Hospital Participation in ACOs expected to double in 2014
‘The ACO transition is challenging for all providers, and it involves taking significant risks.’
Premier expects hospital participation in accountable care organizations to double in 2014, according to its fall 2013 Economic Outlook C-suite survey. Premier’s Economic Outlook highlights emerging economic and industry trends impacting alliance members and the industry.
More than 18 percent of 115 senior executive respondents – primarily CEOs (43.5 percent), chief financial officers and chief operating officers – across 35 states say their hospitals currently participate in an ACO, up from 4.8 percent in spring 2012. This growth is projected to accelerate, with about 50 percent of respondents suggesting their hospitals will participate in an ACO by the end of 2014. Overall, 76.5 percent of respondents say their hospital does or will participate in an ACO.
The pace of adoption has been slower than originally anticipated by senior executives surveyed 18 months ago. Though 51.8 percent of executives predicted in the spring of 2012 that their systems would create or join an ACO by the end of 2013, results show that only 23.5 percent will likely meet that projection.
“The ACO transition is challenging for all providers, and it involves taking significant risks,” said Wes Champion, senior vice president, Premier Performance Partners, in a news release. “It’s understandable and appropriate that some providers have been more deliberate and cautious about when they participate in an ACO. And it’s clear that many are now prepared to proceed.”
Survey results also suggest:
- Non-rural hospitals are most likely to participate in an ACO overall, followed by hospitals in integrated delivery networks (IDNs).
- Though they’re equally as likely to eventually participate in an ACO, large hospitals are moving more quickly toward participation while small hospitals require additional time.
- Rural hospitals are least likely to participate in an ACO overall, followed by stand-alone hospitals.
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According to survey results, the majority of health systems are developing partnerships and making investments in the infrastructure necessary to better manage population health.
- Lifestyle and wellness coaching was most often cited overall by 71.6 percent of hospital executives.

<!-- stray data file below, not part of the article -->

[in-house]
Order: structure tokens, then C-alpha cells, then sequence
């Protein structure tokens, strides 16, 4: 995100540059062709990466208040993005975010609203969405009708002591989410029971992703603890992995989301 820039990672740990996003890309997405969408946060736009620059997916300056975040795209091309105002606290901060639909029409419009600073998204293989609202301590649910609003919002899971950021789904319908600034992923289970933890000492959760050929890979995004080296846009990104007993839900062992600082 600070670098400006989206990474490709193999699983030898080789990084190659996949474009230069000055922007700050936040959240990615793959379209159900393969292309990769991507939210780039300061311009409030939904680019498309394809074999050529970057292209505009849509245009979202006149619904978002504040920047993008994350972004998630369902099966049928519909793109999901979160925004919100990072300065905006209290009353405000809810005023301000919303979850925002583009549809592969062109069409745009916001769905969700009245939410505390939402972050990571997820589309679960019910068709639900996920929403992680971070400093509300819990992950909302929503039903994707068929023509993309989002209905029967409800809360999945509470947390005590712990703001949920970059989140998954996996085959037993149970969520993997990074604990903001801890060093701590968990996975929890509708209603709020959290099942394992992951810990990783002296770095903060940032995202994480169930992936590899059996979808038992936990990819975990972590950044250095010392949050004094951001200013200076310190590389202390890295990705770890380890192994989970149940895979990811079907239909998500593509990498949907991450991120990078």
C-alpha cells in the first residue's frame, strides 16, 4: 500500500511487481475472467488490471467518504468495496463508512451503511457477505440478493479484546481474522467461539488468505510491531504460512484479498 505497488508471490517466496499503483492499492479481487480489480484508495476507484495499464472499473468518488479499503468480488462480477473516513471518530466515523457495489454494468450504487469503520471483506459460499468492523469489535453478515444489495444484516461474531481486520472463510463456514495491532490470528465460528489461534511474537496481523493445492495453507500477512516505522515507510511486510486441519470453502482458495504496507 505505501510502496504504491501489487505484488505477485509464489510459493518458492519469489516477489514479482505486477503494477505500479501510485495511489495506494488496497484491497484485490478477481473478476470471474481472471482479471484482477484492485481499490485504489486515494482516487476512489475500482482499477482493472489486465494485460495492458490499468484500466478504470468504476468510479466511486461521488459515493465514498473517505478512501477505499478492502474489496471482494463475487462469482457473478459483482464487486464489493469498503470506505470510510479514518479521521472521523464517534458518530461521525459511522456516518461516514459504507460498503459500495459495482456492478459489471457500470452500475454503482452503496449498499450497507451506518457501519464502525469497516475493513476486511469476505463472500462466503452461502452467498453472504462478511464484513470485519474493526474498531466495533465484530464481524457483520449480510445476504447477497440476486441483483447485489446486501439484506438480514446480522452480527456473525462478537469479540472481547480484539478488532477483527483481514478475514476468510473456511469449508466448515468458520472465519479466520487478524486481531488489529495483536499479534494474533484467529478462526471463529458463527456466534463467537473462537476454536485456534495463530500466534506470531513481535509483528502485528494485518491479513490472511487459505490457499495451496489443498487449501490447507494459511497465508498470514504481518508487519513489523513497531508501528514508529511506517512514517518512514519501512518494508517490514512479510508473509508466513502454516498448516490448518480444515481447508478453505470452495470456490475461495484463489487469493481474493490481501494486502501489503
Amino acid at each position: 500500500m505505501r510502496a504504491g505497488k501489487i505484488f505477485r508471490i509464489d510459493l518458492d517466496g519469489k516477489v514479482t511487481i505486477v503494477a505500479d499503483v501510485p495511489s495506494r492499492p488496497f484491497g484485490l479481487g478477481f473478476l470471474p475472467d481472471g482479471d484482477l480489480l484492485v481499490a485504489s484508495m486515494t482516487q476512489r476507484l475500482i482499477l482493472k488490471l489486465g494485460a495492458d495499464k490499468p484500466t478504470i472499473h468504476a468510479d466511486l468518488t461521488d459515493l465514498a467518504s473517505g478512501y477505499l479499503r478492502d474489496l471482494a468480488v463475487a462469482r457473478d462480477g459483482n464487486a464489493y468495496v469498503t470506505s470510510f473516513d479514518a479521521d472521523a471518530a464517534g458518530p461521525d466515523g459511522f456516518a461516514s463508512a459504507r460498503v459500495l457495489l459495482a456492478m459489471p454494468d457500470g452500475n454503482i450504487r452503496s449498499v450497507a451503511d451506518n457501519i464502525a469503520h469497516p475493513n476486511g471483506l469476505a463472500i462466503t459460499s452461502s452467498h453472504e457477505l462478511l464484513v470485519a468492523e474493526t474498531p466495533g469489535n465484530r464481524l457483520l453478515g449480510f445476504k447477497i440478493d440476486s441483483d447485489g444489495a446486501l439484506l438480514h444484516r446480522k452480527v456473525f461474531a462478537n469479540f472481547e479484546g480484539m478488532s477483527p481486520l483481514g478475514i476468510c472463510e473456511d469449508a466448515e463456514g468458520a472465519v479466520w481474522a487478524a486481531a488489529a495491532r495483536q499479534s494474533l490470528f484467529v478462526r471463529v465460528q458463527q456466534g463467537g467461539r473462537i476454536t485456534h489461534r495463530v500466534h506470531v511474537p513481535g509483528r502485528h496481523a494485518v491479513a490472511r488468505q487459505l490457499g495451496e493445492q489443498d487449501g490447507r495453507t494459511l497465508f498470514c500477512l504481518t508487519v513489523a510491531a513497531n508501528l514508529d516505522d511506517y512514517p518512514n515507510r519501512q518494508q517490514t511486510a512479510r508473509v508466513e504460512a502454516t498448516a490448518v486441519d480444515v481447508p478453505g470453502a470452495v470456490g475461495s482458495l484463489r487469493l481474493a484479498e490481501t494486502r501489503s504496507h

- Almost half of rural hospitals use virtual care or telemedicine to connect with patients, compared to 1 in 3 non-rural hospitals.
- Patient-centered medical homes are also popular for non-rural hospitals, large hospitals and hospitals in an IDN.
Respondents cited partnerships with internal physicians and provider leadership most often. Partnerships with large local employers are also popular across all types of providers (51 percent).
“Coordinating care and delivering more efficient care has been a passion at Aurora for years,” Richard Klein, executive vice president, Enterprise Business Group, Aurora Health Care in Milwaukee, said in a statement. Aurora Health Care is a 15-hospital system serving more than 1.2 million annually throughout eastern Wisconsin and northern Illinois. “As a self-insured employer, we’ve been diligently working on this with our own employees for 15 years. Now, we’ve built an organization that is integrated, highly efficient and is able to produce a better result for the patient,” Klein said.
Data, data, data
Access to integrated data with sophisticated population health status measurement is important to ACO formation. According to respondents:
- 72.5 percent are integrating clinical and claims data to better manage population health.
- 50 percent are using predictive analytics to forecast patient/population needs.
- 46.3 percent are using an integrated data solution to reduce silos.
“Within our organization, clinical teams will always serve as the ‘backbone’ to the challenging work around population health,” Michael P. Jeremiah, MD, chair of the Department of Family and Community Medicine at Carilion Clinic in Roanoke, Va., said in a press statement. The clinic cares for nearly 1 million residents across 18 counties in western Virginia through its eight hospitals, primary and specialty physician practices, and other services. “But IT and health analytics provide the ‘nervous system’ that allow us to fully function and achieve optimal patient experiences and outcomes while controlling cost,” Jeremiah added.
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Survey respondents are exploring new population health partnerships with private (46.2 percent) and public (40.4 percent) payers. Among these partnerships, upside-only shared savings was the most often cited arrangement (58 percent). In this model, key care management programs are established to manage high-risk and chronically ill populations using claims analytics to predict outcomes. Savings that accrue are split equally between insurers and providers, with no penalties for failure to achieve the goals.
“Providers are building the infrastructure and core capabilities essential to ACO formation, whether or not they’re in an ACO,” Champion said. “This implies a new wave of ACO participants will likely emerge in future years as these partnerships mature.”